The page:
Foreshadowing

Read: Hebrews 2:10-18

. . . he, for whom and by whom all things exist . . . (v. 10)

Even after four decades, I still remember when I learned in college about foreshadowing. We were reading John Steinbeck’s classic novel Of Mice and Men, and our professor showed us how the story’s tragic conclusion was suggested earlier in several places throughout the book. Later, I learned the dramatic principle called “Chekov’s gun,” attributed to the Russian writer Anton Checkov: a playwright shouldn’t place a gun on the fireplace mantle in the first act unless it’s going to be fired in the final act.

There is a lot of foreshadowing in Christianity. Today, a couple of days after Christmas, we celebrate the birth of Jesus knowing full well that the grim specter of his death is always present. Poems and songs have even been written about how the crude wooden manger foreshadows the crude wooden cross.

But there is more. Our passage from Hebrews speaks of the death of Jesus destroying the power of death. He is called the “founder” of our salvation; other translations use “pioneer” and “leader” to describe how Jesus goes before us. The death and resurrection of Jesus foreshadow our death and resurrection. In this season as we celebrate, worship, and adore the beautiful baby Jesus, never forget how that baby grew into a man who was bruised for our iniquities and wounded for our transgressions. Praise God for that! —Jeff Munroe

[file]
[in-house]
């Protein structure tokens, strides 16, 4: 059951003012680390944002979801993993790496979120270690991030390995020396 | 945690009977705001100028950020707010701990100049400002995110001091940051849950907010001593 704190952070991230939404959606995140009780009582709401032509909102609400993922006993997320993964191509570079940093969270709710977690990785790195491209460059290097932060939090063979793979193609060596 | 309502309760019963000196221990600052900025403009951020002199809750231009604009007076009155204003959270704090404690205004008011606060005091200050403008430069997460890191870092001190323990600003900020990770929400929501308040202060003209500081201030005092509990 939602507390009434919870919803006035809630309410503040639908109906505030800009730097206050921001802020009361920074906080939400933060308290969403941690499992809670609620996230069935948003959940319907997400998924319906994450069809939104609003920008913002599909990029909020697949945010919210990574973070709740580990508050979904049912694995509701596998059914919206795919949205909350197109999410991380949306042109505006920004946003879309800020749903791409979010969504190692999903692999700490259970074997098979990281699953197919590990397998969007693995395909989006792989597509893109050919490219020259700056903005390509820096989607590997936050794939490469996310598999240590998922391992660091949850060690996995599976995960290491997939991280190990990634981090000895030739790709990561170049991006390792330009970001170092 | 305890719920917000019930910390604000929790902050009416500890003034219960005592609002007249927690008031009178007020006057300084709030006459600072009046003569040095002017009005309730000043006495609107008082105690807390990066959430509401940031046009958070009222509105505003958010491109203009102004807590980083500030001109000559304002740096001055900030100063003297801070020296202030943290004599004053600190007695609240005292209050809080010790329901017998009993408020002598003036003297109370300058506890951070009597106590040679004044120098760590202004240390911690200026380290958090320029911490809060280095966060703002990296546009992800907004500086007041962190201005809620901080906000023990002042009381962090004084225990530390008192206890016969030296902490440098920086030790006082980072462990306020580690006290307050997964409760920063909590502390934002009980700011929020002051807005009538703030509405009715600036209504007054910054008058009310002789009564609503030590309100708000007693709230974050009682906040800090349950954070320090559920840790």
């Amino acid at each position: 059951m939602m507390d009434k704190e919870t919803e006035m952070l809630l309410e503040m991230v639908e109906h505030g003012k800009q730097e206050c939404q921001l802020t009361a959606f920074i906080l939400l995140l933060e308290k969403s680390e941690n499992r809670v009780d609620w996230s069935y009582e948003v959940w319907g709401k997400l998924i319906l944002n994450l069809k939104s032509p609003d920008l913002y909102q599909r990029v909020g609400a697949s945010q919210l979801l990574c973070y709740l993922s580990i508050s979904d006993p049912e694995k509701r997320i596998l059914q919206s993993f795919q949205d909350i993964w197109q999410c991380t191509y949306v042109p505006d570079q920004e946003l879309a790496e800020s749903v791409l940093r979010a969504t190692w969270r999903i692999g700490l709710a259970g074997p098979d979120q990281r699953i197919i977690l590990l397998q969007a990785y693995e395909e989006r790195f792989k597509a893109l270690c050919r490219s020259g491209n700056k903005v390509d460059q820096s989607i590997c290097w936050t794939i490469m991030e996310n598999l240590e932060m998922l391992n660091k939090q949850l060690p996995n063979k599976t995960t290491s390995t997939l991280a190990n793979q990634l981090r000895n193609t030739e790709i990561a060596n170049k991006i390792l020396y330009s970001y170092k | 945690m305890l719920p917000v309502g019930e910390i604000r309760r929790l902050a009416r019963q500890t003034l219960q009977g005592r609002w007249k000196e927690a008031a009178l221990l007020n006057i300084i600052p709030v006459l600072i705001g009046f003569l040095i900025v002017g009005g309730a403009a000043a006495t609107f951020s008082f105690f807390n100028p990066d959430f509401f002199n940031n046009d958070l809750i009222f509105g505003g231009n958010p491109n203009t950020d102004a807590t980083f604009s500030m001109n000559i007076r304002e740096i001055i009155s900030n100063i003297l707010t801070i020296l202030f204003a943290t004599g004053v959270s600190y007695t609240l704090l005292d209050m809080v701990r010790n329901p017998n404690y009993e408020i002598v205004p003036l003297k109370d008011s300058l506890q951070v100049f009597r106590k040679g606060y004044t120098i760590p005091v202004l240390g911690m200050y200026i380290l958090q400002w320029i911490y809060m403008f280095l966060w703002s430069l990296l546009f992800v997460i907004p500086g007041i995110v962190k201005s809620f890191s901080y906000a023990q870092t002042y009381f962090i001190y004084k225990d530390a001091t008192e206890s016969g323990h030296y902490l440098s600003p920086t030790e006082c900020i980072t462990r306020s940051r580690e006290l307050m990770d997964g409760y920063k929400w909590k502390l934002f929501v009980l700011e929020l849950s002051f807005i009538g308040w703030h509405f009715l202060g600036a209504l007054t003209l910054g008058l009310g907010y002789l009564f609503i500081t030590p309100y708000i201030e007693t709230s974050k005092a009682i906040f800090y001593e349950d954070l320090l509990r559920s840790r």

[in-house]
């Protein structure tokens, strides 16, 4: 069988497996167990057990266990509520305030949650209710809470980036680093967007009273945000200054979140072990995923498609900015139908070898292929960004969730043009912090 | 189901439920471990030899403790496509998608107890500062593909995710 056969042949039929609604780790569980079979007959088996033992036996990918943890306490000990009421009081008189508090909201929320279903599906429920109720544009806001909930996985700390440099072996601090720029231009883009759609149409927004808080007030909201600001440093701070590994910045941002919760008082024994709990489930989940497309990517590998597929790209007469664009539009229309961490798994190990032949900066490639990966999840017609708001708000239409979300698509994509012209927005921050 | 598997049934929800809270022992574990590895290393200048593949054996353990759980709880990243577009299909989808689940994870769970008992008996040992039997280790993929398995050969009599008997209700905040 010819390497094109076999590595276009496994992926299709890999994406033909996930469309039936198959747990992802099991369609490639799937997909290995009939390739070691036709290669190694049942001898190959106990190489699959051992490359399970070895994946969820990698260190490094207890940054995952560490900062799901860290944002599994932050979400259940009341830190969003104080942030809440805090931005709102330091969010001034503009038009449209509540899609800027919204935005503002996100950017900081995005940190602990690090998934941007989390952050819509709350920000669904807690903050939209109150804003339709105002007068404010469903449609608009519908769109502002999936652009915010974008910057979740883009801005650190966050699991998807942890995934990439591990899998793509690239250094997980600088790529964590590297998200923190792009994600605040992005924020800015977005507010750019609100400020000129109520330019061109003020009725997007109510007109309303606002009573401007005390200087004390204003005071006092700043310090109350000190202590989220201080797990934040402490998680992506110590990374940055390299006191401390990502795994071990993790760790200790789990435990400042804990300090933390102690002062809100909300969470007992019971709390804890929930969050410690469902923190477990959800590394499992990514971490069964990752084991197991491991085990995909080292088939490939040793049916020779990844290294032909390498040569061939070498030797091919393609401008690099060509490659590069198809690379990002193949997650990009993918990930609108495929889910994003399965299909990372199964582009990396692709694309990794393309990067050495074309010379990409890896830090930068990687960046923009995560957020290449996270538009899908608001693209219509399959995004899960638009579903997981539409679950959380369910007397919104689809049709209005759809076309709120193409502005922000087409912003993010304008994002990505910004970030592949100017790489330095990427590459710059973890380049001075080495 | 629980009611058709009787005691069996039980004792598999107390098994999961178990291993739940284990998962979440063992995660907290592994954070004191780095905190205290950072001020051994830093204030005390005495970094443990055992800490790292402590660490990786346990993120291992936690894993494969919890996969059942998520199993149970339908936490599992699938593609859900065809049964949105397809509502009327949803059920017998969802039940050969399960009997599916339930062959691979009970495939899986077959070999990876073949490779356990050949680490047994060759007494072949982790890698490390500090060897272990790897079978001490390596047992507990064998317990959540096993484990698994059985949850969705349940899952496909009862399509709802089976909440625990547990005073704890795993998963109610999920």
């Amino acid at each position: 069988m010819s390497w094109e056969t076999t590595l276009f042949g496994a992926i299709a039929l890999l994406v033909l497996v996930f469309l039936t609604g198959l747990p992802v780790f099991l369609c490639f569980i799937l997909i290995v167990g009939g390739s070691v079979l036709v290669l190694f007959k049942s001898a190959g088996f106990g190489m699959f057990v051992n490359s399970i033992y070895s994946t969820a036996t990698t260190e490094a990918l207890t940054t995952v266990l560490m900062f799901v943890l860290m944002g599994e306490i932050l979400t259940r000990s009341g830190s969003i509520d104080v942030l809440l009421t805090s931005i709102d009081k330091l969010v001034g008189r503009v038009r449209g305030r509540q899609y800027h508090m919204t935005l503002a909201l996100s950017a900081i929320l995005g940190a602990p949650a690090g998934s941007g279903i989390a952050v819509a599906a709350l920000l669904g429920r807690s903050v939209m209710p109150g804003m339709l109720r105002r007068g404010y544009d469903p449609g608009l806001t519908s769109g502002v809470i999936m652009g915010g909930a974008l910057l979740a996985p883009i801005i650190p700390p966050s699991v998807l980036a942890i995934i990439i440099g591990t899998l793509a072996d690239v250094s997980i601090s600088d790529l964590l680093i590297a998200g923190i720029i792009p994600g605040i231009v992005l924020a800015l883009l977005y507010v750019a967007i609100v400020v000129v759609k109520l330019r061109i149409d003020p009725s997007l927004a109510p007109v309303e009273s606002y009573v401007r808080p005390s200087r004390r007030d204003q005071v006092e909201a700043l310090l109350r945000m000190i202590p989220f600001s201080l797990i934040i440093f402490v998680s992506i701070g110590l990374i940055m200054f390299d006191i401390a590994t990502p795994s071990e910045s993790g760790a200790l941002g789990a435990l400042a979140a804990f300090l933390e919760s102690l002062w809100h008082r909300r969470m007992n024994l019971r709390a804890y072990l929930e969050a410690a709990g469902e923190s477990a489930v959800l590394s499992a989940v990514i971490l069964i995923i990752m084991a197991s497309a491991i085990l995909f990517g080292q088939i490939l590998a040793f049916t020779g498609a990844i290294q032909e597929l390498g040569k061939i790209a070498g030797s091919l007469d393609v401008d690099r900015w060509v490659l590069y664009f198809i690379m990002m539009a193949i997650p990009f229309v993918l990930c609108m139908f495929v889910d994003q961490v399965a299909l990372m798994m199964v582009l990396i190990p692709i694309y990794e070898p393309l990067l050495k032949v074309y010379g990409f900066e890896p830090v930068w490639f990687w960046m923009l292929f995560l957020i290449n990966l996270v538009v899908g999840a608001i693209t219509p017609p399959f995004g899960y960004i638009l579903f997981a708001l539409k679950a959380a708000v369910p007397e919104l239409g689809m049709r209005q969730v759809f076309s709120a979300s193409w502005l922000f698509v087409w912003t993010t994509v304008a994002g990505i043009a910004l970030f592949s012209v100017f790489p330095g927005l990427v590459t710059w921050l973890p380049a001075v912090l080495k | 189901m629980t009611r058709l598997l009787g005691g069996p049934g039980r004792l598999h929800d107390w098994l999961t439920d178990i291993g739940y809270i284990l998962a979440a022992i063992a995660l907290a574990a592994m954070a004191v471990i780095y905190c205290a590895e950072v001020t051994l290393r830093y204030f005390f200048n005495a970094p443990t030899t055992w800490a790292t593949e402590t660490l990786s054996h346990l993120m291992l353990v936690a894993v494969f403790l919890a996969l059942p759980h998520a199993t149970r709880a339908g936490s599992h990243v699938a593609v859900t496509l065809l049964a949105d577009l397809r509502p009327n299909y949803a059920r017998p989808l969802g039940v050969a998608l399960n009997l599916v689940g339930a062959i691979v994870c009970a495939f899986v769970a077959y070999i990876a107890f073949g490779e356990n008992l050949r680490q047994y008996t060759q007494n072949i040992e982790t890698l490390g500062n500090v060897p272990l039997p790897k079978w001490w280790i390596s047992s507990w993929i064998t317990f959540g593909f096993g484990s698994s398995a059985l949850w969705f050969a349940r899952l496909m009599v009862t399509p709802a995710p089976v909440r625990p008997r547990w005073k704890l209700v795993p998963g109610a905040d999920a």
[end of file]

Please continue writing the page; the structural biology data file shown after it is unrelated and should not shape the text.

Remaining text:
As you pray, remember that the baby Jesus became the adult Messiah who destroyed sin and death.

About the Author

Jeffrey Munroe is the Executive Vice President of Western Theological Seminary and, in addition to being the author of the best-selling book Reading Buechner: Exploring the Work of a Master Memoirist, Novelist, Theologian, and Preacher, is also a poet, blogger, and essayist. His work has appeared in Christianity Today, The Christian Century, US Catholic, and The Reformed Journal.

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